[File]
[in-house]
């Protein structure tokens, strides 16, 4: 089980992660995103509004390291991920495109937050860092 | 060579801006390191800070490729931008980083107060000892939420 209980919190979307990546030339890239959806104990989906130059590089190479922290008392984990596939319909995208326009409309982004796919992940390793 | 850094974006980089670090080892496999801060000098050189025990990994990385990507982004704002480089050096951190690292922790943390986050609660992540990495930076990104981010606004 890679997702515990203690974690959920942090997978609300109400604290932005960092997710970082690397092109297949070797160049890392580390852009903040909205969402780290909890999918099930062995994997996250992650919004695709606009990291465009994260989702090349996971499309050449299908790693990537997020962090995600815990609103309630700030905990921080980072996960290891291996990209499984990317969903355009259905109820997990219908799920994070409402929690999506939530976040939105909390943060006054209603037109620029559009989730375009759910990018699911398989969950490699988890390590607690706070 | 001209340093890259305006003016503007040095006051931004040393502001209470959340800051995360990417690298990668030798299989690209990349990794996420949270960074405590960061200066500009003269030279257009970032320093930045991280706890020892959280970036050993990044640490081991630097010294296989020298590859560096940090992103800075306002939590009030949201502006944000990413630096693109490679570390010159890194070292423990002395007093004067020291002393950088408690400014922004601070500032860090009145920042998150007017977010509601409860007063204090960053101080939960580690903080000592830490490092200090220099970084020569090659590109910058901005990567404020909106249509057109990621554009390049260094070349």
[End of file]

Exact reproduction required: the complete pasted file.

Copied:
[in-house]
């Protein structure tokens, strides 16, 4: 089980992660995103509004390291991920495109937050860092 | 060579801006390191800070490729931008980083107060000892939420 209980919190979307990546030339890239959806104990989906130059590089190479922290008392984990596939319909995208326009409309982004796919992940390793 | 850094974006980089670090080892496999801060000098050189025990990994990385990507982004704002480089050096951190690292922790943390986050609660992540990495930076990104981010606004 890679997702515990203690974690959920942090997978609300109400604290932005960092997710970082690397092109297949070797160049890392580390852009903040909205969402780290909890999918099930062995994997996250992650919004695709606009990291465009994260989702090349996971499309050449299908790693990537997020962090995600815990609103309630700030905990921080980072996960290891291996990209499984990317969903355009259905109820997990219908799920994070409402929690999506939530976040939105909390943060006054209603037109620029559009989730375009759910990018699911398989969950490699988890390590607690706070 | 001209340093890259305006003016503007040095006051931004040393502001209470959340800051995360990417690298990668030798299989690209990349990794996420949270960074405590960061200066500009003269030279257009970032320093930045991280706890020892959280970036050993990044640490081991630097010294296989020298590859560096940090992103800075306002939590009030949201502006944000990413630096693109490679570390010159890194070292423990002395007093004067020291002393950088408690400014922004601070500032860090009145920042998150007017977010509601409860007063204090960053101080939960580690903080000592830490490092200090220099970084020569090659590109910058901005990567404020909106249509057109990621554009390049260094070349």